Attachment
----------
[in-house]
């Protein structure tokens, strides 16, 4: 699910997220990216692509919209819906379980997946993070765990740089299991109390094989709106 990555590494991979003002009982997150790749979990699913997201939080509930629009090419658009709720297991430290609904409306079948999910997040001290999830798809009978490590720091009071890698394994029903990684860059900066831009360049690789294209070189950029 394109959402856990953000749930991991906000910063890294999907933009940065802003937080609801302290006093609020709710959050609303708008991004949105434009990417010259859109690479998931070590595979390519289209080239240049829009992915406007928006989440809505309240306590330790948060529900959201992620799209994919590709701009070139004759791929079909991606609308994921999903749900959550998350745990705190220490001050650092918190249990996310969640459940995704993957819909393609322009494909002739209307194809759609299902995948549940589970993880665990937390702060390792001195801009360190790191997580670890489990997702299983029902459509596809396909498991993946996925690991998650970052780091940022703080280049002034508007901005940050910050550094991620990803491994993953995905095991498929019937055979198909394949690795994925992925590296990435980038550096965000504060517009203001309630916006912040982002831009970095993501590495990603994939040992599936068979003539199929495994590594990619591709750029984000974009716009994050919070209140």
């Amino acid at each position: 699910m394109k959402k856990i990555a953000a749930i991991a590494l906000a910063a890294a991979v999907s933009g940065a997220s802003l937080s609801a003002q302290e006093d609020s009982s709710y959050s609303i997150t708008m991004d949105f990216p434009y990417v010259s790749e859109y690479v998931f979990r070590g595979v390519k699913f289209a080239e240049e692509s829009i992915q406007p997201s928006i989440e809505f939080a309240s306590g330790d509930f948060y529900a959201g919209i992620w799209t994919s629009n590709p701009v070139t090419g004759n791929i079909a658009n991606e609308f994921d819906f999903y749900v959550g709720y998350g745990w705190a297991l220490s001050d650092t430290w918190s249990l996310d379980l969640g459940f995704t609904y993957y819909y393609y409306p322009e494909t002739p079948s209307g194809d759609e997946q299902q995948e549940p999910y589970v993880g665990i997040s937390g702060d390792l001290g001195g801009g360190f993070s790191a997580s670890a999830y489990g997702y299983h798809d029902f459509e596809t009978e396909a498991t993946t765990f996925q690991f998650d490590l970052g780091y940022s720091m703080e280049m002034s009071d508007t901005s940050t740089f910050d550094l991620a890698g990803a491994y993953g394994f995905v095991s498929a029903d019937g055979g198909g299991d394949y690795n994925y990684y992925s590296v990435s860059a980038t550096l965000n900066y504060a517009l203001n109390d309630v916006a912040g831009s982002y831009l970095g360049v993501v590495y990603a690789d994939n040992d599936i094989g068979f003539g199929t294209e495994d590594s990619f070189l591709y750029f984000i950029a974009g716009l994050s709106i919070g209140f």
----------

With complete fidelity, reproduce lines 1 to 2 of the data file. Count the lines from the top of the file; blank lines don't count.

[in-house]
């Protein structure tokens, strides 16, 4: 699910997220990216692509919209819906379980997946993070765990740089299991109390094989709106 990555590494991979003002009982997150790749979990699913997201939080509930629009090419658009709720297991430290609904409306079948999910997040001290999830798809009978490590720091009071890698394994029903990684860059900066831009360049690789294209070189950029 394109959402856990953000749930991991906000910063890294999907933009940065802003937080609801302290006093609020709710959050609303708008991004949105434009990417010259859109690479998931070590595979390519289209080239240049829009992915406007928006989440809505309240306590330790948060529900959201992620799209994919590709701009070139004759791929079909991606609308994921999903749900959550998350745990705190220490001050650092918190249990996310969640459940995704993957819909393609322009494909002739209307194809759609299902995948549940589970993880665990937390702060390792001195801009360190790191997580670890489990997702299983029902459509596809396909498991993946996925690991998650970052780091940022703080280049002034508007901005940050910050550094991620990803491994993953995905095991498929019937055979198909394949690795994925992925590296990435980038550096965000504060517009203001309630916006912040982002831009970095993501590495990603994939040992599936068979003539199929495994590594990619591709750029984000974009716009994050919070209140």